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OpenSUSE

Elisa - open Media center, multimedia player for openSUSE Linux

Post date: September 11, 2008, 22:09 Category: Multimedia Views: 5445 Comments
Tutorial quote: Elisa is an open source cross-platform media center connecting the Internet to an all-in-one media player. While primary development and deployment platform is GNU/Linux and Unix operating systems, elisa also currently support Microsoft Windows. Elisa runs on top of the GStreamer multimedia framework. In addition to personal video recorder functionality (PVR) and Music Jukebox support, Elisa will also interoperate with devices following the DLNA standard like Intel’s ViiV systems.
Ubuntu

Ubuntu 7.10 (Gutsy Gibbon) Samba Standalone Server With tdbsam Backend

Post date: November 13, 2007, 10:11 Category: Miscellaneous Views: 4548 Comments
Tutorial quote: This tutorial explains the installation of a Samba fileserver on Ubuntu 7.10 and how to configure it to share files over the SMB protocol as well as how to add users. Samba is configured as standalone server, not as a domain controller. For this setup, I will use the Ubuntu Server installation CD but the same installation procedure will work on an Ubuntu desktop as well.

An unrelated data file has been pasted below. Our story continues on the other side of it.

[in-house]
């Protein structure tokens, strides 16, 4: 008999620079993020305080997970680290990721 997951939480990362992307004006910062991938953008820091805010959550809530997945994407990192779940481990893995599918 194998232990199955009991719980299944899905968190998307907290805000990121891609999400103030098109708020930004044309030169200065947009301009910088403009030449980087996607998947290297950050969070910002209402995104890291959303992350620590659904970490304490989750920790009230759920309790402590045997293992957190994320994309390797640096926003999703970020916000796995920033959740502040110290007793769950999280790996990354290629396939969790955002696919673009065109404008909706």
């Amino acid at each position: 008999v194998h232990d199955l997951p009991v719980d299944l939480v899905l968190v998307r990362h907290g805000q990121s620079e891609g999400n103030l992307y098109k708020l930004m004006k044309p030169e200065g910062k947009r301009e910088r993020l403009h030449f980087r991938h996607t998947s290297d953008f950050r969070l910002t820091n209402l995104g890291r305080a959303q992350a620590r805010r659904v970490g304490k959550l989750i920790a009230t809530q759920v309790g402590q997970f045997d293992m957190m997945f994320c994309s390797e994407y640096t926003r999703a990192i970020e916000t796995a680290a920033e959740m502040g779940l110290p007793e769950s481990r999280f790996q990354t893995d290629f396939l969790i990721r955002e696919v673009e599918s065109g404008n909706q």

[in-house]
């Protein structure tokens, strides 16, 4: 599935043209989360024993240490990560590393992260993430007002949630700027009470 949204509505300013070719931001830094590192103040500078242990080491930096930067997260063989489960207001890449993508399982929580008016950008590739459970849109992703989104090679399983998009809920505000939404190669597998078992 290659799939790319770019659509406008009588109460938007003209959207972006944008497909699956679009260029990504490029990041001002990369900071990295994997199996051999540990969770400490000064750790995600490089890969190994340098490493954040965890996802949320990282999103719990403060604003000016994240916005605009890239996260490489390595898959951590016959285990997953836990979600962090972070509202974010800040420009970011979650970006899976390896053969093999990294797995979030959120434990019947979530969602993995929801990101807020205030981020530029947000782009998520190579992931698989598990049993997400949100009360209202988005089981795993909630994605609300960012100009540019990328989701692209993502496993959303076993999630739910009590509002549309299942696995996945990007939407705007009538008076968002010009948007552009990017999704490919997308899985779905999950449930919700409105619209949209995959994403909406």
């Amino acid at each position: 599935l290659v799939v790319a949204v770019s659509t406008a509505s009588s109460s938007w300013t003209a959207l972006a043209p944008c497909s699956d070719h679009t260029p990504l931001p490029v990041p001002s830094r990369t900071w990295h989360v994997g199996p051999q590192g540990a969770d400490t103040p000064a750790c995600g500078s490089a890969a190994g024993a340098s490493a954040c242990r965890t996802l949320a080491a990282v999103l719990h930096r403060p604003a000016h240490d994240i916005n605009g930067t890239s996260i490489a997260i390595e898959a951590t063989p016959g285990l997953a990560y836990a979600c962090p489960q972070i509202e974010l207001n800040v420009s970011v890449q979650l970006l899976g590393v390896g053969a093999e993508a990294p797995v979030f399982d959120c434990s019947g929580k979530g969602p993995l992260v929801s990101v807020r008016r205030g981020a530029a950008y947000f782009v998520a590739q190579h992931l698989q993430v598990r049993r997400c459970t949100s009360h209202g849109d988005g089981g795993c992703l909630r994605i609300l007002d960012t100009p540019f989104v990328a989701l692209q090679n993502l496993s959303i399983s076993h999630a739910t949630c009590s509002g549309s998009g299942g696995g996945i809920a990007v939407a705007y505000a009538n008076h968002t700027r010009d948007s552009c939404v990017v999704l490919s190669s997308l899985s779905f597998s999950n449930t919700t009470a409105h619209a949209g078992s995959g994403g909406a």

Unix+clones

Get Vista and Samba to work

Post date: December 16, 2006, 16:12 Category: Network Views: 11145 Comments
Tutorial quote: Early adopters of Microsoft’s new Vista operating system may notice that it will not connect to Samba share folders out of the box. This will be a bit of a pain for many enterprise customers. The technical reason is because Microsoft Vista’s default security policy is to only use NTLMv2 authentication. According to a Google search Samba doesn’t support this yet.

To get Vista to work with Samba follow the simple instructions below.
Mandriva

Setting Up An NFS Server And Client On Mandriva 2010.1 Spring

Post date: January 18, 2011, 13:01 Category: Installing Views: 4468 Comments
Tutorial quote: This guide explains how to set up an NFS server and an NFS client on Mandriva 2010.1 Spring. NFS stands for Network File System; through NFS, a client can access (read, write) a remote share on an NFS server as if it was on the local hard disk.